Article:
Mekong pumps to ease Isan drought
Irrigation Department employs Public Relations 'diversion' to bypass MRC
The Royal Irrigation Department has begun pumping water from the Mekong River and redirecting it to drought-afflicted regions of the Northeast.
The RID has shied away from using the term "diverted", instead saying only that it is "using" the water as it looks to bypass consultation with the Mekong River Committee.
The move follows a Jan 11 resolution issued by the National Water Committee, chaired by Prime Minister Prayut Chan-o-cha, allowing the RID to use water from the Mekong for agricultural and domestic consumption in times of drought.
It is one of 13 large water diversion projects initiated by the RID as part of a scheme designed to deliver water to more than three million households on 61.3 million rai nationwide.
RID spokesman Thanar Suwattana said the department completed a feasibility study last year on diverting water from the Mekong to the lower Huay Laung river basin in Nong Khai.
Once completed, the water diversion project will help increase the total irrigated land area in the Northeast from 500,000 to 1.3 million rai, he said.
Mr Thanar said the RID has already taken the first step by setting up three pumps capable of taking water from the Mekong at a rate of 12 kilolitres per second and diverting it to the Huay Laung water gate in Nong Khai's Phon Phisai district. "Using water from the Mekong River to develop the Huay Laung project is the first action taken under the Mekong water diversion project," he said.
"We still need a large volume of water from the Mekong River to fill other river basins across the country to help ease drought as well as secure daily water consumption in the northeastern region."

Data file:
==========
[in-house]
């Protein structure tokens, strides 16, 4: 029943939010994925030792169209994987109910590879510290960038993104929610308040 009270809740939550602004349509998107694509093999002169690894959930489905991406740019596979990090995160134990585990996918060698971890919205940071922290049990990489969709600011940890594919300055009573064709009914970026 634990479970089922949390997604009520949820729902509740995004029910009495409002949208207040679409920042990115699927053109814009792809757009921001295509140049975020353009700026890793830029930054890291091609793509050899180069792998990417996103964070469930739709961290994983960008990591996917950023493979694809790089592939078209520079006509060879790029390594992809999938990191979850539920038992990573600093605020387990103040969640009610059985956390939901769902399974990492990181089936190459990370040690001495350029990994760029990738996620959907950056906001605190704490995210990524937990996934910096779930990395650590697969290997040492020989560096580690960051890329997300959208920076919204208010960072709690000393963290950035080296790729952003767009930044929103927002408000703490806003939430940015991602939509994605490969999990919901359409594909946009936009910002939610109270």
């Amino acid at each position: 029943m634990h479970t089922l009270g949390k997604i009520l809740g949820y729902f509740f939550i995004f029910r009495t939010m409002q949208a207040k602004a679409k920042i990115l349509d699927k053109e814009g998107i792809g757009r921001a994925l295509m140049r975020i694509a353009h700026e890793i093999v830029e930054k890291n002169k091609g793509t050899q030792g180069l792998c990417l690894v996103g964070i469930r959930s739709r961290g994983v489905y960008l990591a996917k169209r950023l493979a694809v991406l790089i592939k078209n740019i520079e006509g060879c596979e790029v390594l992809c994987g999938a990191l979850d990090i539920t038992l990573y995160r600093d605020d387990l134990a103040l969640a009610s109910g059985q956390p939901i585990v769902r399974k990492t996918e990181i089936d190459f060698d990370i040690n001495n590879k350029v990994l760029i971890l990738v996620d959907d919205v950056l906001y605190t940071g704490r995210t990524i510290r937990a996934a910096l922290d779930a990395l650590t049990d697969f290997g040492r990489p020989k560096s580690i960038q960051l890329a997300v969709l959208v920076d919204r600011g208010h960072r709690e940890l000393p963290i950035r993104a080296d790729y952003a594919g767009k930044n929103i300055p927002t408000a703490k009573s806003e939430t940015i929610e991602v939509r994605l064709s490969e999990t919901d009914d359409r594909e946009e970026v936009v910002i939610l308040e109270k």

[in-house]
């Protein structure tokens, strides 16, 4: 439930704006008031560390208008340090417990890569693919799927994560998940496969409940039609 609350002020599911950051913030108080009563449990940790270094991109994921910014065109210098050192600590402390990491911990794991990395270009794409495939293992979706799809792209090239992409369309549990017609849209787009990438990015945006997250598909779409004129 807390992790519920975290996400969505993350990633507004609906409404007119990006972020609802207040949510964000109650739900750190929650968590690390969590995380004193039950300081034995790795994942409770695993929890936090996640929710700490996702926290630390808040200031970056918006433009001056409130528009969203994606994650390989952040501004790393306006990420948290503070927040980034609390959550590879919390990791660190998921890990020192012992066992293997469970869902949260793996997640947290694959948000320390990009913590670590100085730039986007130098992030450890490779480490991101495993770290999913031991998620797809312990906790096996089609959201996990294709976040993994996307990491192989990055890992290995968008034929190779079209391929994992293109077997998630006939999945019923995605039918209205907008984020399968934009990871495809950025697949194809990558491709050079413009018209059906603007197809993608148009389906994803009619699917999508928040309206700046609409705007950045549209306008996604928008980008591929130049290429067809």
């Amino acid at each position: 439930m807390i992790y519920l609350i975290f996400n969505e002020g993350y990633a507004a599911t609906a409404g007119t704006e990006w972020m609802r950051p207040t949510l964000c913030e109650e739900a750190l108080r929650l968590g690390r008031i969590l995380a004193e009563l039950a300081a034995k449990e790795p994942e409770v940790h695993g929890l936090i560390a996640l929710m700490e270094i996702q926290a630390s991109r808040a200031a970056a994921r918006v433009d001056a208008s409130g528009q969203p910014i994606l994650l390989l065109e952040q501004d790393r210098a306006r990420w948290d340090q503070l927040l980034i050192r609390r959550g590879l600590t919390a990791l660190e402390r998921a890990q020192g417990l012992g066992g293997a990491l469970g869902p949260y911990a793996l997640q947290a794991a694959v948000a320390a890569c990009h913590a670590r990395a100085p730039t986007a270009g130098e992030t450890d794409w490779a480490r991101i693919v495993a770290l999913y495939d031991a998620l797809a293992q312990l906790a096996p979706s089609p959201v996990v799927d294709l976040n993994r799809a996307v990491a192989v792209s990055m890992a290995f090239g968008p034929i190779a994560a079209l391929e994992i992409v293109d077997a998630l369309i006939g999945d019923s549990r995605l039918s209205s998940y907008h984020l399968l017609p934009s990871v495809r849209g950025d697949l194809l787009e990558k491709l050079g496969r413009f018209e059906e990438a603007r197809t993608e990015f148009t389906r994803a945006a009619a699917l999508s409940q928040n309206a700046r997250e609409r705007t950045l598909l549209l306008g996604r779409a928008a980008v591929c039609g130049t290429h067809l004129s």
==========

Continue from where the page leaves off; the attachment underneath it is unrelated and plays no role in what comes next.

Mr Thanar said the RID expected the first phase of the Huay Laung project would help increase water for consumption in the lower Huay Laung zone, and would have the potential to provide irrigation to 15,000 rai of agricultural land in the area.
A source close to the project said the department has tried to stick with the words "water use", instead of "diversion" which could raise challenges with the Mekong River Commission.
She said if a member of the MRC "uses" water from the river for consumption, there is no need to consult with the regional body. But prior consultation is required if water is taken to serve development projects.
“For the time being, we are just 'using' water from the Mekong River for consumption. When we expand our project to include irrigation development, it is considered water diversion that requires prior consultation with the MRC," the source said.
“The MRC has no authority to say no or yes to our project."
The Network of Isan River Basins has released a statement opposing the water diversion project, saying the government risks repeating the failure of the Mekong-She-Moon and Pak Moon dam projects, which had adverse effects on regional water management.
Freshwater biodiversity has been seriously damaged by those projects and locals are still suffering as a result, the network said.
It called on the RID to include locals in its water management plans, and said there was no need to divert water from the Mekong as villagers already had systems in place that were in line with their local ecology.
Santipab Siriwatpaiboon, a lecturer at Udon Thani Rajabhat University, also voiced concern about the diversion project, saying it would place a financial burden on local administrative organisations as pumping stations would run up electricity bills in excess of one million baht per month. He said that price burden would eventually be passed on to farmers.